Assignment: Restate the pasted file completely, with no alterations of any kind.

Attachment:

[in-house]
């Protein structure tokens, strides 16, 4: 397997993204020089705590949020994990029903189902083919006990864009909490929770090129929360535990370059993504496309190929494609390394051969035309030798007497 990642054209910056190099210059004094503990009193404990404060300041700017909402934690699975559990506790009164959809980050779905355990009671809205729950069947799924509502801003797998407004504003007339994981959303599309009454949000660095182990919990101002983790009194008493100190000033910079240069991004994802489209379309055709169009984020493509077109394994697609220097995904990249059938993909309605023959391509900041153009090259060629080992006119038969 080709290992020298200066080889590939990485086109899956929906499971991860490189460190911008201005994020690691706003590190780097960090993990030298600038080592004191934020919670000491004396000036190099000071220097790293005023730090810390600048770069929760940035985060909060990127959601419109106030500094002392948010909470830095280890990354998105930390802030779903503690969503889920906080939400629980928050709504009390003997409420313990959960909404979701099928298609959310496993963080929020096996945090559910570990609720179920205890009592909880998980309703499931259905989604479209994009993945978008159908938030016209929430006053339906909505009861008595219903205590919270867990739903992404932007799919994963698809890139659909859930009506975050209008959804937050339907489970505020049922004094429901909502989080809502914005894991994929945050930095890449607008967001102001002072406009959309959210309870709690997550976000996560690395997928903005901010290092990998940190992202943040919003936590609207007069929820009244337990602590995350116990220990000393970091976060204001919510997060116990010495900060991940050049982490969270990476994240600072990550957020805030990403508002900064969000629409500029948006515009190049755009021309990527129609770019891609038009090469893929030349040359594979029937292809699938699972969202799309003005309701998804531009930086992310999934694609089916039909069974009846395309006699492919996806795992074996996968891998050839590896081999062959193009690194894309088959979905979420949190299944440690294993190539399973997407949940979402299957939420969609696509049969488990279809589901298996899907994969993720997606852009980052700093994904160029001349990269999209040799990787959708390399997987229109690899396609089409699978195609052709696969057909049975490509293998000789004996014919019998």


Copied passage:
[in-house]
């Protein structure tokens, strides 16, 4: 397997993204020089705590949020994990029903189902083919006990864009909490929770090129929360535990370059993504496309190929494609390394051969035309030798007497 990642054209910056190099210059004094503990009193404990404060300041700017909402934690699975559990506790009164959809980050779905355990009671809205729950069947799924509502801003797998407004504003007339994981959303599309009454949000660095182990919990101002983790009194008493100190000033910079240069991004994802489209379309055709169009984020493509077109394994697609220097995904990249059938993909309605023959391509900041153009090259060629080992006119038969 080709290992020298200066080889590939990485086109899956929906499971991860490189460190911008201005994020690691706003590190780097960090993990030298600038080592004191934020919670000491004396000036190099000071220097790293005023730090810390600048770069929760940035985060909060990127959601419109106030500094002392948010909470830095280890990354998105930390802030779903503690969503889920906080939400629980928050709504009390003997409420313990959960909404979701099928298609959310496993963080929020096996945090559910570990609720179920205890009592909880998980309703499931259905989604479209994009993945978008159908938030016209929430006053339906909505009861008595219903205590919270867990739903992404932007799919994963698809890139659909859930009506975050209008959804937050339907489970505020049922004094429901909502989080809502914005894991994929945050930095890449607008967001102001002072406009959309959210309870709690997550976000996560690395997928903005901010290092990998940190992202943040919003936590609207007069929820009244337990602590995350116990220990000393970091976060204001919510997060116990010495900060991940050049982490969270990476994240600072990550957020805030990403508002900064969000629409500029948006515009190049755009021309990527129609770019891609038009090469893929030349040359594979029937292809699938699972969202799309003005309701998804531009930086992310999934694609089916039909069974009846395309006699492919996806795992074996996968891998050839590896081999062959193009690194894309088959979905979420949190299944440690294993190539399973997407949940979402299957939420969609696509049969488990279809589901298996899907994969993720997606852009980052700093994904160029001349990269999209040799990787959708390399997987229109690899396609089409699978195609052709696969057909049975490509293998000789004996014919019998």